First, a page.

Esther Turnhout (Wageningen University) looking at expertise and quality control in citizen science networks for biodiversity knowledge. Biodiversity knowledge is existing in amateur naturalists and they started using the term citizen science. To conceptualise – there are complex relationships with mainstream science. Biodiversity recording been around for a long time and the data is increasing demand for decision making. What it brought with it is demand to professionalise and increase standards and quality. The validation is the complex networks of amateurs, experts, professionals and decision makers – looking at actors in the network. Validation is done in different places with different motivations – there are hierarchical network inside the naturalists groups and enforcing them with novices. The digitise data is compared with existing observation and there is reciprocity between observer and the process of collecting and organise the data. There are lots of things – butterflies, community of observers, the field guide – the process is circular. But increasingly, validation is imposed and procedural. Validation seizes to be collective and the records no longer circulate. The main concern is to keep check where the data go and belong to the observer. The citizenship dependent on not just turning the data into probabilities. There is a need to maintain control over the data.
Rick Hall (Ignite!, UK) there been different learned societies around the country – the learned societies that emerged from the 18th century, the acts of enclosures and the workhouses enslaved large groups in society. Today, we can ask about Internet barons if they are trying to do the same as mill owners. There is a cultural entitlement in the human right declaration. The current president of the Royal Society – finding things for yourself is at the very heart of science. It matter where it takes place – for example in a popup shop that allows community curiosity labs and explore questions that matter to them. Spaces in schools that young people can take ownership over their investigations. In spaces like Lab_13 are spaces to learn how to become a scientist. The issues are asking young people what people want to know know. We need spaces where citizens learn not just science but how to become scientists… We need more community and civic citizen scientists because the world need more curios minds.
Erinma Ochu (University of Manchester, UK) – as a neuroscientist she found her research that it requires empathy and stories as a way the science evolved as powerful and controlling. What happen when you bring science to the public realm? How to ensure that it is inclusive for women and minorities?
For me, the discussion highlighted that it was mostly about collective action and egalitarianism in the production of knowledge -so expertise without hierarchy.
another observer raised the issue of democratisation and what notion of political actions we would like to see within citizen science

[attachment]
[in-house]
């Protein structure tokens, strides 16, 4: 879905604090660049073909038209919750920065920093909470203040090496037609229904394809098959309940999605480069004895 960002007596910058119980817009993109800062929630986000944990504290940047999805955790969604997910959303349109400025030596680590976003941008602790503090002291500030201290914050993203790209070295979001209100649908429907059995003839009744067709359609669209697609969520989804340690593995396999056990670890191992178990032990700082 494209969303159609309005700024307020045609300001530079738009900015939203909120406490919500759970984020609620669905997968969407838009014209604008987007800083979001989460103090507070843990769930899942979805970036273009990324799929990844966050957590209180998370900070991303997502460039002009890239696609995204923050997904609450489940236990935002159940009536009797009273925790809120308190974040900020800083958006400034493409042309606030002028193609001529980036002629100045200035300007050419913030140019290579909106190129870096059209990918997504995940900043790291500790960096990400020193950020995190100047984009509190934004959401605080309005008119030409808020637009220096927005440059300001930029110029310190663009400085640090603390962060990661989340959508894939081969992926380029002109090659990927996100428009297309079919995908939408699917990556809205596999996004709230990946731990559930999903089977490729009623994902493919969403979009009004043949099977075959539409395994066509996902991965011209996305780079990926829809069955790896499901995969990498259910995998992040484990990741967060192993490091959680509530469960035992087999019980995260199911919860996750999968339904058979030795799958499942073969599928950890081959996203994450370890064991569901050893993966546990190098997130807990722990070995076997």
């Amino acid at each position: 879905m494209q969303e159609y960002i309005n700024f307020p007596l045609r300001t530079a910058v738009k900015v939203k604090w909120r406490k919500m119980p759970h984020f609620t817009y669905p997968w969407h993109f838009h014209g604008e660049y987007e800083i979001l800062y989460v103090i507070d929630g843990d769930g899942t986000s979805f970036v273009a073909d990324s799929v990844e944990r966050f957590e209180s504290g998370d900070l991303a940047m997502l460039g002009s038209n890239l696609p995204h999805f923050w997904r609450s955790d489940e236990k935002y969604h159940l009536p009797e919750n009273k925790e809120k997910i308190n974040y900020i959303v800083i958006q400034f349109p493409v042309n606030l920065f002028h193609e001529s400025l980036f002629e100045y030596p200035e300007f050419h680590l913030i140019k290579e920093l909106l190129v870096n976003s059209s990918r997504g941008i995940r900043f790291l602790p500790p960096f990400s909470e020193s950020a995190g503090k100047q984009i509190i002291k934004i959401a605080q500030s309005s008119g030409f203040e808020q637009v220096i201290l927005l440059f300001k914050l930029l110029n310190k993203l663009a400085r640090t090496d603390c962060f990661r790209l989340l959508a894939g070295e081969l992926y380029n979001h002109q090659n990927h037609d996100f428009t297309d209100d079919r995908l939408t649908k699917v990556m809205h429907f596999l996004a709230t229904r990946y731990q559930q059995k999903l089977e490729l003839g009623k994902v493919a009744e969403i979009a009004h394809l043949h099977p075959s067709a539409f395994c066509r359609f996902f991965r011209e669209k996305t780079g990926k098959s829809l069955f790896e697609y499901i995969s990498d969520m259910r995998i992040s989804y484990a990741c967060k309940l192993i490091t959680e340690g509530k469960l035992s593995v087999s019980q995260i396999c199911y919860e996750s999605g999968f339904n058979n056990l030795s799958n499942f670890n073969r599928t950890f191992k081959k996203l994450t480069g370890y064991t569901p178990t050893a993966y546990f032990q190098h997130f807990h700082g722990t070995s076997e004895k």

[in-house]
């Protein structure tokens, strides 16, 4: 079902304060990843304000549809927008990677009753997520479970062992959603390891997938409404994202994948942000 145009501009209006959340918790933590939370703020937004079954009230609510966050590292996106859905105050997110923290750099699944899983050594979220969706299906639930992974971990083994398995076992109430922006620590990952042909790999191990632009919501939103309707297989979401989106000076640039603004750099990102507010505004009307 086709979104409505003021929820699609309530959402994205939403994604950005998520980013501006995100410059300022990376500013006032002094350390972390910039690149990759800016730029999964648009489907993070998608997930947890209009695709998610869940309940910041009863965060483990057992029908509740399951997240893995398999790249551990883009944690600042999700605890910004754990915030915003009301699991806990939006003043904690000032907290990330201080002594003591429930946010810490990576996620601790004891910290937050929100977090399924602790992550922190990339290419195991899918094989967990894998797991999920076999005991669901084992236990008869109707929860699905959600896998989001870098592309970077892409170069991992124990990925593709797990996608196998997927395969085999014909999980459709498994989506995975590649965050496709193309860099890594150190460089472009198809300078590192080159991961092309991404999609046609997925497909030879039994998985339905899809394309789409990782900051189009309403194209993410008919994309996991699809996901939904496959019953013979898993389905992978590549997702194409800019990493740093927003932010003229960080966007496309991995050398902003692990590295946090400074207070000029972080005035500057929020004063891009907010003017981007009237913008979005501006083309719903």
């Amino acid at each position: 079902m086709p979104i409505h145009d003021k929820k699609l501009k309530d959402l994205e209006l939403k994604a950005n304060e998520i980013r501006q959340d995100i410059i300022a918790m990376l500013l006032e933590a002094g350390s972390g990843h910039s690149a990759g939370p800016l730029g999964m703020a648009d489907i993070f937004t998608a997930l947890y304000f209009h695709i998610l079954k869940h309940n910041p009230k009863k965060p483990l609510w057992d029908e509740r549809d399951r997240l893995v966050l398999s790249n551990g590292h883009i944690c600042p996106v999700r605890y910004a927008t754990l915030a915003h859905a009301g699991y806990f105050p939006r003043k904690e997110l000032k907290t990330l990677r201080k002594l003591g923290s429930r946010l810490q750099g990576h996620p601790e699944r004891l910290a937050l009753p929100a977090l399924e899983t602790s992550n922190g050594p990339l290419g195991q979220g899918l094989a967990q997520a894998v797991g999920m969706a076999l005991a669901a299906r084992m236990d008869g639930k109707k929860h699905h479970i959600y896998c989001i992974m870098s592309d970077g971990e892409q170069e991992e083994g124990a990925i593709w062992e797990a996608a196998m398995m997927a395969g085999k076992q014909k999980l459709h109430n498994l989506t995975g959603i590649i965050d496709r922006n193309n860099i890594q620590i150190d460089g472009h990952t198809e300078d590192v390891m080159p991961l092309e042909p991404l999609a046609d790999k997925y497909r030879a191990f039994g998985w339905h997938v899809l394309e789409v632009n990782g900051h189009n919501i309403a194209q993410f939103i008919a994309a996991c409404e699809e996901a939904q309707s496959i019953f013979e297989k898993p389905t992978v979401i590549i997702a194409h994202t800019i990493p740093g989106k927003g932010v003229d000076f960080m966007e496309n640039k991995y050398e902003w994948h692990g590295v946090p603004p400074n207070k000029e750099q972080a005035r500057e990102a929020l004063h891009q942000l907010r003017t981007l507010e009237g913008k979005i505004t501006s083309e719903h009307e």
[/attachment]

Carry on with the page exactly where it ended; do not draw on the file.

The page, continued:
The final keynote was from Amy Robinson EyeWire: Why Do Gamers Enjoy Mapping the Brain? demonstrating the game and how it works. Lessons from EyeWire – it’s been running for 2 years and a lot of things that were learned. The idea: if we build it, they will play – that’s not happen. Actually, carefully crafted, slowly built community – creating the tools, learning about how things are used. Media is crucial – 60% of eyewire registration came within 5 days of major media event. Major media event is in facebook, twitter and other social media – suddenly things are coming from media. Facebook page can convert viewers to participants. Media relations are an active engagement, not just waiting for journalist – share all sort of things, and funny things. Reaching out to media also require being prepared to it – and you need to cope with it and capture it. Create internal analytics to understand how the project works. Engagement is also a major issue – there is a huge drop off after two months. By creating games and missions can provide a reason to capture people’s interest. Prestige within the community can work to motivate them – changing the user handle colour can demonstrate the recognition by the project. There are also specific challenges and set their own challenges. Accuracy and efficiency – using the power players in the game to have a bigger role in the project. How do you recognise a potential power players in your game? Design of the entry page is critical – the page is minimalist and reduce the amount of information that you need to enter the system. They have created all sort of interesting collaboration such as fascinating visualisations. There is also need to take risks and see if they are going to work or not.
Abe Miller-Rushing close the conference asking people to share talks and links, as well as posters will come online. We are aiming to create a community and serve the needs. The new board chair, Greg Newman continue with some take aways from the conference which completed the conference.
Another account of the conference is available at https://wildlifesnpits.wordpress.com/2015/02/12/power-of-the-people-thoughts-from-the-first-citizen-science-association-conference/